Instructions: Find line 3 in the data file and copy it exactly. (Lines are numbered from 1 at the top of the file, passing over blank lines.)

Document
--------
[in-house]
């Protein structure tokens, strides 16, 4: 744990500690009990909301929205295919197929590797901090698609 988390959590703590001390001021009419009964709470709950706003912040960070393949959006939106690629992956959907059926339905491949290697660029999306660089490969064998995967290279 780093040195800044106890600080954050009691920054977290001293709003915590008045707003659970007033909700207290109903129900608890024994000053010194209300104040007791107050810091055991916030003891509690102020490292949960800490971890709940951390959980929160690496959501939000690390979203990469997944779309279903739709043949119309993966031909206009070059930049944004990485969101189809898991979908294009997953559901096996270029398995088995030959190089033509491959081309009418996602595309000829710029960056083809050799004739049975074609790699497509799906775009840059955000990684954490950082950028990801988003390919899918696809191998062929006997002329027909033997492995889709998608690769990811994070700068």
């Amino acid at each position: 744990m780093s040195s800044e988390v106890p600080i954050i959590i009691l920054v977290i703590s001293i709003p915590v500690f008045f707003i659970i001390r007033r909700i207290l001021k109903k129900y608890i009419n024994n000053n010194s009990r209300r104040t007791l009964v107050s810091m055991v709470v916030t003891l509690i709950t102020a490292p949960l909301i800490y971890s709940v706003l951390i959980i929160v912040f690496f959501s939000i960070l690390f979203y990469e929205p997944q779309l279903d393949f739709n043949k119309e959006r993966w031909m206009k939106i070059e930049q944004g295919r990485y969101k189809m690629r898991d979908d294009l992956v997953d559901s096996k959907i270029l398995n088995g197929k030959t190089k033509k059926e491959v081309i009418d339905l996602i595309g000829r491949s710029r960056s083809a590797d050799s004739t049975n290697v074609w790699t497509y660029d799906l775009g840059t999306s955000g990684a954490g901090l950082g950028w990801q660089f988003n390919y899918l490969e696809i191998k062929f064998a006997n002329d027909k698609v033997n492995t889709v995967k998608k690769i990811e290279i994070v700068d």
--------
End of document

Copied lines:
């Amino acid at each position: 744990m780093s040195s800044e988390v106890p600080i954050i959590i009691l920054v977290i703590s001293i709003p915590v500690f008045f707003i659970i001390r007033r909700i207290l001021k109903k129900y608890i009419n024994n000053n010194s009990r209300r104040t007791l009964v107050s810091m055991v709470v916030t003891l509690i709950t102020a490292p949960l909301i800490y971890s709940v706003l951390i959980i929160v912040f690496f959501s939000i960070l690390f979203y990469e929205p997944q779309l279903d393949f739709n043949k119309e959006r993966w031909m206009k939106i070059e930049q944004g295919r990485y969101k189809m690629r898991d979908d294009l992956v997953d559901s096996k959907i270029l398995n088995g197929k030959t190089k033509k059926e491959v081309i009418d339905l996602i595309g000829r491949s710029r960056s083809a590797d050799s004739t049975n290697v074609w790699t497509y660029d799906l775009g840059t999306s955000g990684a954490g901090l950082g950028w990801q660089f988003n390919y899918l490969e696809i191998k062929f064998a006997n002329d027909k698609v033997n492995t889709v995967k998608k690769i990811e290279i994070v700068d």